- AI Upstream in the Patient Journey: Where AI could truly be disruptive is upstream in the patient journey, well before a patient progresses in their MSK disease and needs an orthopedic surgeon. In this use case, AI will play a huge role as an augmentation to or replacement of primary care. AI tools will ingest large amounts of data to proactively identify at-risk patients and implement a series of care paradigms to slow the progression of MSK disease and delay, or even prevent entirely, the need for procedures. AI is already showing it can do this in other industries, like oncology, where AI tools have been trained to spot cancer risk years before eventual diagnosis from EMR data alone. Should AI do something similar in MSK, it will represent an existential threat to many of the stakeholders delivering orthopedic care as we know it. And while we believe every stakeholder would agree that this is the best course of action in the long-term, great change will be needed (e.g., MSK practices getting into primary and secondary prevention, consolidation of surgeons as procedure volumes decline). It’s a long way off, but with continued investment in product development, willingness to conduct pilots by at-risk stakeholders (e.g., Medicare, integrated delivery networks), and robust evidence-generation by AI companies the industry can get there.
- AI for OEMS: Orthopedics, like many other surgical specialties, requires a significant volume of equipment (instrumentation, implants, general surgical materials, etc.). Today, OEMs in the space spend significant time, energy, and money to ensure the right tools are in the right places for surgery, not to mention significant capital needed to produce enough equipment for surgeons across the US and globe. Hospitals and ASCs as well must contend every day with the logistical nightmare of coordinating scheduling of HCPs, patients, and sterilized equipment. While AI will absolutely improve facility coordination and logistics, the changes for OEMs could be revolutionary. Healthcare logistics has always lagged other equipment/material-intensive industries (e.g., automotive, big-box stores, grocery). AI has the potential to streamline orthopedics such that the right equipment is always ready in the right places at the right time with very little waste. Further, with decreasing complexity of instrument and implant trays needed for surgery and enhanced, AI-enabled support for surgeons in the OR, the OEMs in the space may finally be able to do away with the rep-intensive model. We are talking about eliminating significant drivers of cost in the orthopedics industry. The only question is whether these cost savings will trickle down to hospitals, payers, and ultimately, patients.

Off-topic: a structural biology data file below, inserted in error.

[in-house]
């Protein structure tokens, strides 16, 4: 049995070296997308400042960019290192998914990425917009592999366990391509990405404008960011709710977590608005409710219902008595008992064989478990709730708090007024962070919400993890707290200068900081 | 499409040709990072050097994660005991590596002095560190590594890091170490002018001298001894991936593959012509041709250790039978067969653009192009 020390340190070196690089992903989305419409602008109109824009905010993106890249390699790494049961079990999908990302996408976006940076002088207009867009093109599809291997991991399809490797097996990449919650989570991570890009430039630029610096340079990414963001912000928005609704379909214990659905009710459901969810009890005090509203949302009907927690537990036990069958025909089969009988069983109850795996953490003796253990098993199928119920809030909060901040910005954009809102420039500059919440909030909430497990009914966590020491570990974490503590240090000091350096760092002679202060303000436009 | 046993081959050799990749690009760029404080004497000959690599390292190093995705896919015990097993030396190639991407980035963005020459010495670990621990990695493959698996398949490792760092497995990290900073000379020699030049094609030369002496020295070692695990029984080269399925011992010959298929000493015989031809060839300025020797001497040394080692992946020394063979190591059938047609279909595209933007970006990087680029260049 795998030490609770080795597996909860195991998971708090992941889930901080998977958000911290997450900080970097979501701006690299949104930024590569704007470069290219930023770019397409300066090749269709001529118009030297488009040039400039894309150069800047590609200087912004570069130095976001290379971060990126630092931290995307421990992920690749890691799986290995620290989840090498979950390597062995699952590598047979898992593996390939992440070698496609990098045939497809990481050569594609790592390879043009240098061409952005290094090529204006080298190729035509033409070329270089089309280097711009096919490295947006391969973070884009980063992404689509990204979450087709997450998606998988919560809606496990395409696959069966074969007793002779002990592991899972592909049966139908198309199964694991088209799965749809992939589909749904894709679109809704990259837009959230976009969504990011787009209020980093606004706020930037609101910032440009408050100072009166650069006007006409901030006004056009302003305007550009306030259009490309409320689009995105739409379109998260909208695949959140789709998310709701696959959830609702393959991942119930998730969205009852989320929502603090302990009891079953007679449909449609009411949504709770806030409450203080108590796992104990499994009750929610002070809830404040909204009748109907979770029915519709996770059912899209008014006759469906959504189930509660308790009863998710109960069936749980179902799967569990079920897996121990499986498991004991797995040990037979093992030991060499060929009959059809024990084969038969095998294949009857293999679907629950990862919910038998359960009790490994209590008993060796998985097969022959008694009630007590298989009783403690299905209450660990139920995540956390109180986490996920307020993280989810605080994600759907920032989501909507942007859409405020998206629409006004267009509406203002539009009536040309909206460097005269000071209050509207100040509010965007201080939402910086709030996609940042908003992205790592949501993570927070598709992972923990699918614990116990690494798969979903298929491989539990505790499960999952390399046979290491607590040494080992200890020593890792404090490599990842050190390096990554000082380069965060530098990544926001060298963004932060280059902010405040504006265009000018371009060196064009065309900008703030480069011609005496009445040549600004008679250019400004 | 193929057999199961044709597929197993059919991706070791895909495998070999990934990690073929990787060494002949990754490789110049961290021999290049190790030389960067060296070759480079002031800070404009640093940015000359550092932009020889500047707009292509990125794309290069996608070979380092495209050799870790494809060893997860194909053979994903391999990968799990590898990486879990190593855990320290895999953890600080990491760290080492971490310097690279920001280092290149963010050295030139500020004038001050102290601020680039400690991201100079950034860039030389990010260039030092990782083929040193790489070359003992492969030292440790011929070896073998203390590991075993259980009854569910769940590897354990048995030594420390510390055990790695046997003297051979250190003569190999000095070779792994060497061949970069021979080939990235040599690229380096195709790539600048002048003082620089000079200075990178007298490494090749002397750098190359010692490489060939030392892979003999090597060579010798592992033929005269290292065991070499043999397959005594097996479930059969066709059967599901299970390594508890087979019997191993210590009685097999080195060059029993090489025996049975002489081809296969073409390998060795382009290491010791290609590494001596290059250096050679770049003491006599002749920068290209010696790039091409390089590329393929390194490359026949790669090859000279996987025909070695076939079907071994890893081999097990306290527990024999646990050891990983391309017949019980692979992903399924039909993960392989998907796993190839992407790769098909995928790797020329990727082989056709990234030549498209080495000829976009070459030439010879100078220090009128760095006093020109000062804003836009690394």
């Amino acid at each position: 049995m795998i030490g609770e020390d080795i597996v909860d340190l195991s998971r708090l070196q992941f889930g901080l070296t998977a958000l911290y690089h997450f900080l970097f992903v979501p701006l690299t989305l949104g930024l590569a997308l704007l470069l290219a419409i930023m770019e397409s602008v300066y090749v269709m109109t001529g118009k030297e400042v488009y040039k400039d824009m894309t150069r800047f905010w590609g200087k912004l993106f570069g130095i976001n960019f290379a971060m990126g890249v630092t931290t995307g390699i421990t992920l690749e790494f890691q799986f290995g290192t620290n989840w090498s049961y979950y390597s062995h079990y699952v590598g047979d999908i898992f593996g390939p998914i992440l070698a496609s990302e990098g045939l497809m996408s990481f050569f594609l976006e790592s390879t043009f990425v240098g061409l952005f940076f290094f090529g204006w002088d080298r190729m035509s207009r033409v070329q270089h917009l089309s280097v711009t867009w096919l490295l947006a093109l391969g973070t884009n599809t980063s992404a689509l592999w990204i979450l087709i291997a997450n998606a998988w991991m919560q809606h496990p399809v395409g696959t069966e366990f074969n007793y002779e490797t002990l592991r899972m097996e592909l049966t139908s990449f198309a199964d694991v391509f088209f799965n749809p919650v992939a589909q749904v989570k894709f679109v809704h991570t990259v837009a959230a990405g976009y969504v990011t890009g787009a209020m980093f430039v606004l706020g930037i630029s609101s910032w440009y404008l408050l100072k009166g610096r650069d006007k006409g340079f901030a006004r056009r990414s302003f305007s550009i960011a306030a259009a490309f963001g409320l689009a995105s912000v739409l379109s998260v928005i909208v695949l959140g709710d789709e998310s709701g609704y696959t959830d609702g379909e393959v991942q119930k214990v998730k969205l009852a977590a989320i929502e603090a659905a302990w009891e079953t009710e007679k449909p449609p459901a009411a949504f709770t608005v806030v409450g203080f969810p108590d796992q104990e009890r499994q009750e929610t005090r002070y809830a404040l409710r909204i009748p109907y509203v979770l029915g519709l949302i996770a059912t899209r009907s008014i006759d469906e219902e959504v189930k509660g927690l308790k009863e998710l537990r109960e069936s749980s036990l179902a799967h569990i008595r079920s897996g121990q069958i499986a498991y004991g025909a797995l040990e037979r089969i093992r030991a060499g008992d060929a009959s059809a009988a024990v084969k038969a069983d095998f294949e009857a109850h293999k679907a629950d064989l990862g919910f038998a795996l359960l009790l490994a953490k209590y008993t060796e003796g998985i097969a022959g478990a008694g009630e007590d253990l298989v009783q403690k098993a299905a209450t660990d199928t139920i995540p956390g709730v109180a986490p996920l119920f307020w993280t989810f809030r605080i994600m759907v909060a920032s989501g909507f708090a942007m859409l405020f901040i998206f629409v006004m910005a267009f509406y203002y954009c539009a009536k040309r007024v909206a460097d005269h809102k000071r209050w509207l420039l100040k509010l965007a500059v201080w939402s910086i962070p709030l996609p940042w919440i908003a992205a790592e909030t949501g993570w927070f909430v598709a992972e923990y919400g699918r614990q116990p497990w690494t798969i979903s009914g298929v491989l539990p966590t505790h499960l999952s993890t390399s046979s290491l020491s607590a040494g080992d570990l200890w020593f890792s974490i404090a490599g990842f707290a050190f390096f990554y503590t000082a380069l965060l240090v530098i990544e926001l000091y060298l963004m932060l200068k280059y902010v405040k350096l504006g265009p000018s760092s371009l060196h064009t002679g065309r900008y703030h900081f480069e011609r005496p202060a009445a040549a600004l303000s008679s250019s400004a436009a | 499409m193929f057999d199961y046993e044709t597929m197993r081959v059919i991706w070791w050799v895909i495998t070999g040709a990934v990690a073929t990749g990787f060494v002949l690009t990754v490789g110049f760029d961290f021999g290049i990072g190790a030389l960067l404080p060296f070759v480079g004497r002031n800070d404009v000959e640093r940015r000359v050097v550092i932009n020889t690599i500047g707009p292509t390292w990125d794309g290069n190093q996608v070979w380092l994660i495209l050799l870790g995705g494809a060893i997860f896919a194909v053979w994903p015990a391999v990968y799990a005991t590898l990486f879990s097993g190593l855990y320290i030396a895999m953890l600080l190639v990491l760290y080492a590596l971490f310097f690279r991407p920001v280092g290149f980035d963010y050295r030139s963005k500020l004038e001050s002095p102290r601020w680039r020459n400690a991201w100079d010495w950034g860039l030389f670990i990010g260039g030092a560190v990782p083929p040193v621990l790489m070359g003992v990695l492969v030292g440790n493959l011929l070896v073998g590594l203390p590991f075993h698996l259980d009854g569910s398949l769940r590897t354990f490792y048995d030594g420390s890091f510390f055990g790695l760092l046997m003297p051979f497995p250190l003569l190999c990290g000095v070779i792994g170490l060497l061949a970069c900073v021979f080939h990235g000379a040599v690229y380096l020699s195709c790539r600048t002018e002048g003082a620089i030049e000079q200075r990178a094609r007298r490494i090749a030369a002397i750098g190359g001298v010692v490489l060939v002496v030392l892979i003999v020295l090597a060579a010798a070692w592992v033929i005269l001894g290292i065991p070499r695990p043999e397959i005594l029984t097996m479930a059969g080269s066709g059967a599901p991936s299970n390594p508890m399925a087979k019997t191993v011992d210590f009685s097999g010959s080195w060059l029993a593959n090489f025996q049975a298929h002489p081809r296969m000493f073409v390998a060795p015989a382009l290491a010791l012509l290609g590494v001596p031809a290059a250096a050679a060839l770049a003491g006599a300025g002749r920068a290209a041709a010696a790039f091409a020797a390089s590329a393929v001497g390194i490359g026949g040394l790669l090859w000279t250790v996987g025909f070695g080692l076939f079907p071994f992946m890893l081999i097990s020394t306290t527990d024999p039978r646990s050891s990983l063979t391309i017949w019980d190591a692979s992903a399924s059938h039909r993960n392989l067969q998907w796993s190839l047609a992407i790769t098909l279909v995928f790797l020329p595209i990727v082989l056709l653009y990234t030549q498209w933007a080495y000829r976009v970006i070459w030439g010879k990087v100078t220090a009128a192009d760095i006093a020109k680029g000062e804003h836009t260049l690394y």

Very interested to hear what forward thinking leaders in the AI space have to say about where AI will deliver value in the world of orthopedics!
 “Spend on Disease Treatment.” Kaiser Family Foundation, 2019, https://www.healthsystemtracker.org/indicator/spending/spending-disease-treatment/
 “CJR Model Performance Year 2 (PY2) Evaluation Results.” CMS, 2019, https://www.hhs.gov/guidance/sites/default/files/hhs-guidance-documents/webinar%20cjr%20model%20performance%20year%202%20%28py2%29%20evaluation%20results%2009%2025%2019.pdf
 Placido, Davide, et al. “A Deep Learning Algorithm to Predict Risk of Pancreatic Cancer from Disease Trajectories.” Nature Medicine, 8 May 2023, http://www.nature.com/articles/s41591-023-02332-5.
Brandon Wade is a Vice President at Health Advances and works in the intersections between the Health IT and Digital Health, Biopharma, and MedTech practices with a specific focus on cross-sector healthtech strategy. Brandon co-leads the Health IT and Digital Health practice along with the Musculoskeletal practice.